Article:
Sunday, September 8, 2013

Taxonomy of Ignorance and the Unknown Unknowns

from What is Ignorance? QCubed
As we know,  
There are known knowns.  
There are things we know we know.  
We also know  
There are known unknowns.  
That is to say  
We know there are some things  
We do not know.  
But there are also unknown unknowns,  
The ones we don't know  
We don't know.
  ( Donald Rumsfeld, DOD briefing, 2002 )
It’s migration season in the mid-Atlantic region, and the night sky is full of small birds traveling south, prompted by internal warnings calibrated uniquely to each species. This past week, according to the ebird birdcast, my region expected nighthawks, red-eyed vireo, and a variety of warblers. I headed out in my kayak early this morning to see what I could see, and sure enough, in a stand of trees hanging over my favorite part of Marsh Creek Lake, red-eyed vireo, black and white warblers and black-throated greens were foraging for insects, readying themselves for a day of rest and another long night of flight.

I had never seen a red-eyed vireo until this morning. Yet, all my life, fall and spring, they’ve been traveling overhead. No one is quite sure how they know what routes to travel. No one knows for certain what determines their start.

And no one knows completely why song bird populations are declining. Loss of habitat, changing weather patterns, pesticide overload on monoculture fields . . . 

The same mysteries surround declining bat populations, and the alarming colony collapse disorder, threatening not just bees, but food crops and agricultural economies. A large percentage of the world’s food supplies depends on pollination by bees. As bees vanish, yields fall. According to a recent US News report: "More than $30 billion worth of crops in the U.S. could be seriously at risk if the continuing die off of honeybees were to reach critical levels." The article continues:

"Academic researchers from the University of Maryland and federal scientists from the Department of Agriculture decided to collect pollen from seven major types of crops along the East Coast where CCD has been especially destructive - where bees had been in serious decline – and fed them to healthy bees.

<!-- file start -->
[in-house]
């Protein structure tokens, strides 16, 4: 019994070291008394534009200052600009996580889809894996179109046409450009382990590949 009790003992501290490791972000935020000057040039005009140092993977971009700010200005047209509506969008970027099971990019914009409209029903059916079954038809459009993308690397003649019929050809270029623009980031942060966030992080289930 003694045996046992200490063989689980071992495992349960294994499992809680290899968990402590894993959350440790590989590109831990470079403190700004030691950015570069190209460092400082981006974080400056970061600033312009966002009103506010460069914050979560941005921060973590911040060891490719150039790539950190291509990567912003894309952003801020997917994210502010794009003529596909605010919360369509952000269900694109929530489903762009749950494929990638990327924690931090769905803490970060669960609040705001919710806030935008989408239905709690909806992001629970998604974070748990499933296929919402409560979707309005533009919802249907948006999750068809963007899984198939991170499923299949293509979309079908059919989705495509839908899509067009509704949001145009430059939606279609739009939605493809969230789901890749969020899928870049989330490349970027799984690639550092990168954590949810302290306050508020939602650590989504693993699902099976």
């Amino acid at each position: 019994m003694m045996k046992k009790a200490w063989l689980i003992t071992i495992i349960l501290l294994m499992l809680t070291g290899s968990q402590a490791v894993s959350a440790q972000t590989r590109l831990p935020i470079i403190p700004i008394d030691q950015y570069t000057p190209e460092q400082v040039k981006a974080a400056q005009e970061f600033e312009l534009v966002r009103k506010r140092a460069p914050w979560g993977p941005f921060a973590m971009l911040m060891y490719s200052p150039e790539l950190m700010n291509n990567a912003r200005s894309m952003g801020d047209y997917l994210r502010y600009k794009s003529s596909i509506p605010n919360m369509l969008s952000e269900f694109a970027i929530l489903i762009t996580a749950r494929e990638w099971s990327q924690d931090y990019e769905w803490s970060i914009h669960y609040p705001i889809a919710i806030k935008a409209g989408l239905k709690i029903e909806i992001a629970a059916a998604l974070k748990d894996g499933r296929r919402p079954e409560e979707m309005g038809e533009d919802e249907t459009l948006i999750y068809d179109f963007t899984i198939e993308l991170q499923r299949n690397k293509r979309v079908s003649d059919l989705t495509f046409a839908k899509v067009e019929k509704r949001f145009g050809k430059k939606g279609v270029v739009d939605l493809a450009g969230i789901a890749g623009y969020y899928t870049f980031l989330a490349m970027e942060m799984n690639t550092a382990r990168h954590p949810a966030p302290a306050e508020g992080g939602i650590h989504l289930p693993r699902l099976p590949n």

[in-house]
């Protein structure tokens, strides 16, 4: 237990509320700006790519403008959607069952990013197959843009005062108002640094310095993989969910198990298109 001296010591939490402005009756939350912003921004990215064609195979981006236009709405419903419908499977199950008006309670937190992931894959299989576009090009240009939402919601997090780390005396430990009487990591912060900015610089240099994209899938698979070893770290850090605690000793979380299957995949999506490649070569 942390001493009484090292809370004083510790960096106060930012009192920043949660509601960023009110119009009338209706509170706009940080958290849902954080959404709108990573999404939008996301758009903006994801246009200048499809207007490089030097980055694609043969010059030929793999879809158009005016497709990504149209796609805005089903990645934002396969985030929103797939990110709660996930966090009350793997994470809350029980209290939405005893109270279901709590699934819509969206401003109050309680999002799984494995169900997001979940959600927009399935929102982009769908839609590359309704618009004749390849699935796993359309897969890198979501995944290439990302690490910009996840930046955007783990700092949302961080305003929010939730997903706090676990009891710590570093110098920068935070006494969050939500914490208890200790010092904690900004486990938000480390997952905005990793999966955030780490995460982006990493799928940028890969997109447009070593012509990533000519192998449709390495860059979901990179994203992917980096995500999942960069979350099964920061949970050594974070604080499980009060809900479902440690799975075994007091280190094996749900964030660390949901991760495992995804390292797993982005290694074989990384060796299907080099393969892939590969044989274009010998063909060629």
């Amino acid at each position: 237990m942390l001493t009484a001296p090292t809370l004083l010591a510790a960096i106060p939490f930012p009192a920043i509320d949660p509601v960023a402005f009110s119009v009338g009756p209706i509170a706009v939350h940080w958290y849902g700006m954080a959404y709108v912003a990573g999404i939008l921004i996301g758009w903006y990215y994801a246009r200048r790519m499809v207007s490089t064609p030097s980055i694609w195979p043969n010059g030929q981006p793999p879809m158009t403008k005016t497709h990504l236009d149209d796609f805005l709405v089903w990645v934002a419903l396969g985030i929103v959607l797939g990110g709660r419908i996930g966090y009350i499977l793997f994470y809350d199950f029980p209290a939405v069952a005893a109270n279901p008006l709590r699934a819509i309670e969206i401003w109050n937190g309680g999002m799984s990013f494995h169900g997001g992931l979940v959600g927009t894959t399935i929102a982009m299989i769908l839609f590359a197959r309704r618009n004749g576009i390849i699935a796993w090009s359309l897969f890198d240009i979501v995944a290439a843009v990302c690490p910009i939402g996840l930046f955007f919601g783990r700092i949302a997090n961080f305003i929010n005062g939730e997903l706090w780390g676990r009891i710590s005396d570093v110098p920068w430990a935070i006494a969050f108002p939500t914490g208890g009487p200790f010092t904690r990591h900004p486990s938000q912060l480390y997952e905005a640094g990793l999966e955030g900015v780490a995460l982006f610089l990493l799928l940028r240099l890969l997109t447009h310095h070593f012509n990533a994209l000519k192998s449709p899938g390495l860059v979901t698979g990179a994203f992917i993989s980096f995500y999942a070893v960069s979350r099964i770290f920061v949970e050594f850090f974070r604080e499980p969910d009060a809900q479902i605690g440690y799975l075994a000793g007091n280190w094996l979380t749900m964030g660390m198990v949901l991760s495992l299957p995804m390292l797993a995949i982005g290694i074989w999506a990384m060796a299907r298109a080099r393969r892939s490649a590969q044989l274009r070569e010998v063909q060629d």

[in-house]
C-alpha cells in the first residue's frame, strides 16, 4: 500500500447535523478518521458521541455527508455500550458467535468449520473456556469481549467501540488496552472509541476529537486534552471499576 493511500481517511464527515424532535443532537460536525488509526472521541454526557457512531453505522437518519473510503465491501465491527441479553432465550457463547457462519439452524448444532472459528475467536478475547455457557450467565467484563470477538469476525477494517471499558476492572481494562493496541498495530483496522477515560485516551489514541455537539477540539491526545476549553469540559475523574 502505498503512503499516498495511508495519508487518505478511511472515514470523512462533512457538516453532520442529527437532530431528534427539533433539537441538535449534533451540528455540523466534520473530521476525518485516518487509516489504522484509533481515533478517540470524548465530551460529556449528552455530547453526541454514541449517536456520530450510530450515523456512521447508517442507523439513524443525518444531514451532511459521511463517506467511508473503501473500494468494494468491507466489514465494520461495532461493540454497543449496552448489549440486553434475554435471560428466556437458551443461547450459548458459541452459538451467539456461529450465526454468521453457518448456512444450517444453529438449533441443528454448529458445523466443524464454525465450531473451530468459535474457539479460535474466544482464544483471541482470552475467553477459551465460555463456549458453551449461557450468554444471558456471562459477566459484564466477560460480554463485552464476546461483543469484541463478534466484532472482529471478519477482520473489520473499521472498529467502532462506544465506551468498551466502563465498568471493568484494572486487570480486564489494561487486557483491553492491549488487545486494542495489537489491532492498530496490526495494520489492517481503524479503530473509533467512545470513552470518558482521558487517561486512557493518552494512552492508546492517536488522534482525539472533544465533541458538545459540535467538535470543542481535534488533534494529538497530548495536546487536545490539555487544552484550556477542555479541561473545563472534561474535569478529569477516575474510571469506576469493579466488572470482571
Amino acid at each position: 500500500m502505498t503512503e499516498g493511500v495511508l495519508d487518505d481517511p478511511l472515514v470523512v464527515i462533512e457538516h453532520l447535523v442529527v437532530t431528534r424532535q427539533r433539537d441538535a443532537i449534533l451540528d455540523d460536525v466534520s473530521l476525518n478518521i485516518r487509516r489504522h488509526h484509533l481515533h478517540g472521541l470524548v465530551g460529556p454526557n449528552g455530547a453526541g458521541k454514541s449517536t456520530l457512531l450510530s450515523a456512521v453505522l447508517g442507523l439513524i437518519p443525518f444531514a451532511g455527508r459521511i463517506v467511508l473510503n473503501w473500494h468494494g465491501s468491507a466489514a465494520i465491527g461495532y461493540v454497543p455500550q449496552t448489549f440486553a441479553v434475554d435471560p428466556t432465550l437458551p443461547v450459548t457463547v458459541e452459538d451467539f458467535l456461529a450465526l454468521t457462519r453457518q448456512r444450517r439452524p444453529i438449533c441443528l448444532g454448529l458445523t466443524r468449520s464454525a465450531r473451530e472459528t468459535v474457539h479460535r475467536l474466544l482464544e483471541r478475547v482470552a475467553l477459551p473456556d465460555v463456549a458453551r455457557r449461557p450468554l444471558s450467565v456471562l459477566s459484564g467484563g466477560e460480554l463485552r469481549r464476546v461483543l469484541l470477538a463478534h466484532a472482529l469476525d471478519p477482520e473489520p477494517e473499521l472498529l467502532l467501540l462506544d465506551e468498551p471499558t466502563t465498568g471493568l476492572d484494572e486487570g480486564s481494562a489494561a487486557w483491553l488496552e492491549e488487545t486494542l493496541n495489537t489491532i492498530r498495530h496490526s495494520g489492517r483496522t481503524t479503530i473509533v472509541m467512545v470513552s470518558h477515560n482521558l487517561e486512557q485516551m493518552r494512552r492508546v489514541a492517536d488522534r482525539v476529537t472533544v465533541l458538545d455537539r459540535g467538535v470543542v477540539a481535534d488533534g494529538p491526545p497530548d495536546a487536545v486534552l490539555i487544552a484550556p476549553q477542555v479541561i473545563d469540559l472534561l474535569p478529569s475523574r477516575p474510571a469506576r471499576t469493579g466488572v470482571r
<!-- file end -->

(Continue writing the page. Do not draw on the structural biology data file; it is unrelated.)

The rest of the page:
"The pollen fed to the healthy bees contained an average of nine different types of pesticides and fungicides. One pollen sample had 21 different chemicals."
"The researchers discovered that the healthy bees that ate the fungicides – which are supposedly harmless to bees – were actually three times more likely to become infected with a parasite that's known to cause Colony Collapse Disorder . . .
"What the study also indicated is that there may not be a single cause of the collapse of bee colonies in North America – it could be a complex web of many chemicals that involves different types and classes of pesticides and fungicides."
I’ve long appreciated Wendell Berry’s 2004 essay “The Way of Ignorance,” discovered in a library book of the same name, eventually purchased so I could read - yet again - Berry’s discussion of helpful and foolish ignorance. He begins with this:
"Our purpose here is to worry about the predominance of the supposition, in a time of great technological power, that humans either know enough already, or can learn enough soon enough, to foresee and forestall any bad consequences of their use of that power. . .

"Ignorance plus arrogance plus greed sponsors “better living with chemistry,” and produces the ozone hole and the dead zone in the Gulf of Mexico." (53)
Berry offers a taxonomy of ignorance, his own classification of the kinds of ignorance that shape our understanding (summarized online along with a variety of other attempts to classify the unknown/unknowable):                                                      
Varieties of ignorance:
  • Inherent ignorance — ignorance that stems from the limitations of the human brain
  • Ignorance of history — due to our unawareness of what we have forgotten, and never learned
  • Materialist ignorance — willful refusal to recognize what cannot be empirically proved (narrow-mindedness)
  • Moral ignorance — willful refusal to come to a moral conclusion on the basis it may not be ‘objective’